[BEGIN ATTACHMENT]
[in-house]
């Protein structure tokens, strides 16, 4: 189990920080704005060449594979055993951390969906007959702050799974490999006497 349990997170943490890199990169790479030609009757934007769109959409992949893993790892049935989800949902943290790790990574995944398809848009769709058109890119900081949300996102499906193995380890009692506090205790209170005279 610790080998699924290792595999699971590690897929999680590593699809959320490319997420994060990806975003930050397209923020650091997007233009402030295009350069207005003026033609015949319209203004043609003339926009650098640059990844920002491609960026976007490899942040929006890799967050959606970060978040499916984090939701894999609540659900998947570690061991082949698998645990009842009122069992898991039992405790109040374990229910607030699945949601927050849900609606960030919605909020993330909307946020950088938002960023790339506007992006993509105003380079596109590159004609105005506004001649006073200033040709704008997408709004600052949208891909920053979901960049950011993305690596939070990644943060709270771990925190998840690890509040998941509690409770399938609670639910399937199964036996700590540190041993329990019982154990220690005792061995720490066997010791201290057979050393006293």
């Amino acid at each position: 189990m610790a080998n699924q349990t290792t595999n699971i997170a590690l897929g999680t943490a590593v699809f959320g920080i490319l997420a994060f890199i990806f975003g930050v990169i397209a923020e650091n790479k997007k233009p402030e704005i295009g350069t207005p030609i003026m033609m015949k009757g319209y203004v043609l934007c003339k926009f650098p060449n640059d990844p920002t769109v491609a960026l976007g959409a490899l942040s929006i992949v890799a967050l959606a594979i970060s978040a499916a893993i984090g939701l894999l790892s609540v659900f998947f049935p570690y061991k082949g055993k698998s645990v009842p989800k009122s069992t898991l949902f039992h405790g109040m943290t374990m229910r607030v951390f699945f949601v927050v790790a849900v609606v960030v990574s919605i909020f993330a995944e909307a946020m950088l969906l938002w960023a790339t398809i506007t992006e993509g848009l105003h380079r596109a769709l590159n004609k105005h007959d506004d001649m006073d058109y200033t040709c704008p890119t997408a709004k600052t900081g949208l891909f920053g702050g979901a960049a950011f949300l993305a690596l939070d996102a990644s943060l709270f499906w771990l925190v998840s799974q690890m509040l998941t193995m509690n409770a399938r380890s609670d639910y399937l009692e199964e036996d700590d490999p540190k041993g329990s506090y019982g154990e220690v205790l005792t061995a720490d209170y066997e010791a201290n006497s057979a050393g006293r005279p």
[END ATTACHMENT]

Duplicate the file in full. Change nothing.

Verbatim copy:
[in-house]
């Protein structure tokens, strides 16, 4: 189990920080704005060449594979055993951390969906007959702050799974490999006497 349990997170943490890199990169790479030609009757934007769109959409992949893993790892049935989800949902943290790790990574995944398809848009769709058109890119900081949300996102499906193995380890009692506090205790209170005279 610790080998699924290792595999699971590690897929999680590593699809959320490319997420994060990806975003930050397209923020650091997007233009402030295009350069207005003026033609015949319209203004043609003339926009650098640059990844920002491609960026976007490899942040929006890799967050959606970060978040499916984090939701894999609540659900998947570690061991082949698998645990009842009122069992898991039992405790109040374990229910607030699945949601927050849900609606960030919605909020993330909307946020950088938002960023790339506007992006993509105003380079596109590159004609105005506004001649006073200033040709704008997408709004600052949208891909920053979901960049950011993305690596939070990644943060709270771990925190998840690890509040998941509690409770399938609670639910399937199964036996700590540190041993329990019982154990220690005792061995720490066997010791201290057979050393006293």
């Amino acid at each position: 189990m610790a080998n699924q349990t290792t595999n699971i997170a590690l897929g999680t943490a590593v699809f959320g920080i490319l997420a994060f890199i990806f975003g930050v990169i397209a923020e650091n790479k997007k233009p402030e704005i295009g350069t207005p030609i003026m033609m015949k009757g319209y203004v043609l934007c003339k926009f650098p060449n640059d990844p920002t769109v491609a960026l976007g959409a490899l942040s929006i992949v890799a967050l959606a594979i970060s978040a499916a893993i984090g939701l894999l790892s609540v659900f998947f049935p570690y061991k082949g055993k698998s645990v009842p989800k009122s069992t898991l949902f039992h405790g109040m943290t374990m229910r607030v951390f699945f949601v927050v790790a849900v609606v960030v990574s919605i909020f993330a995944e909307a946020m950088l969906l938002w960023a790339t398809i506007t992006e993509g848009l105003h380079r596109a769709l590159n004609k105005h007959d506004d001649m006073d058109y200033t040709c704008p890119t997408a709004k600052t900081g949208l891909f920053g702050g979901a960049a950011f949300l993305a690596l939070d996102a990644s943060l709270f499906w771990l925190v998840s799974q690890m509040l998941t193995m509690n409770a399938r380890s609670d639910y399937l009692e199964e036996d700590d490999p540190k041993g329990s506090y019982g154990e220690v205790l005792t061995a720490d209170y066997e010791a201290n006497s057979a050393g006293r005279p």